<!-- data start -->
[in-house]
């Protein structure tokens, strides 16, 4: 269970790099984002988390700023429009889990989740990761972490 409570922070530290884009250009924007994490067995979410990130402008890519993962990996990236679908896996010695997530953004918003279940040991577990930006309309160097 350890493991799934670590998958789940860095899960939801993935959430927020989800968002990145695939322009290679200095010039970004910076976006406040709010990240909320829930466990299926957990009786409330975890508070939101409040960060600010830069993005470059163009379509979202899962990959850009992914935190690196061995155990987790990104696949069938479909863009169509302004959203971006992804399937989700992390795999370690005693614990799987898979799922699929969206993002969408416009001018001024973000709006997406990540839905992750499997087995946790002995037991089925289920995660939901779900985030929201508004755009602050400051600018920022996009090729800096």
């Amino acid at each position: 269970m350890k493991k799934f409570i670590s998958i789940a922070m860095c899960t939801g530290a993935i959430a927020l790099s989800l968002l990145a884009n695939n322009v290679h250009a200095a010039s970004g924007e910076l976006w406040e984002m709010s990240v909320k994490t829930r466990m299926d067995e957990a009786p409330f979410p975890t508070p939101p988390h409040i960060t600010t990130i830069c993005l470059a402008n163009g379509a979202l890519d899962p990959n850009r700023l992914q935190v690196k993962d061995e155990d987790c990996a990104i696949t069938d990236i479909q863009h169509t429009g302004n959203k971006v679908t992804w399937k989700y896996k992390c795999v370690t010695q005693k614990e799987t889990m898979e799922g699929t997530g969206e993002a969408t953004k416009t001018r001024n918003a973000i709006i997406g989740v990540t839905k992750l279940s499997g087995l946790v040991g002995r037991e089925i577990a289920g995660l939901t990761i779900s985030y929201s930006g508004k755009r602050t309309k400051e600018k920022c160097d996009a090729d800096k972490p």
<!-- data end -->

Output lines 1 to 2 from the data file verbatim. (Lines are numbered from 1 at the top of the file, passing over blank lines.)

[in-house]
């Protein structure tokens, strides 16, 4: 269970790099984002988390700023429009889990989740990761972490 409570922070530290884009250009924007994490067995979410990130402008890519993962990996990236679908896996010695997530953004918003279940040991577990930006309309160097 350890493991799934670590998958789940860095899960939801993935959430927020989800968002990145695939322009290679200095010039970004910076976006406040709010990240909320829930466990299926957990009786409330975890508070939101409040960060600010830069993005470059163009379509979202899962990959850009992914935190690196061995155990987790990104696949069938479909863009169509302004959203971006992804399937989700992390795999370690005693614990799987898979799922699929969206993002969408416009001018001024973000709006997406990540839905992750499997087995946790002995037991089925289920995660939901779900985030929201508004755009602050400051600018920022996009090729800096």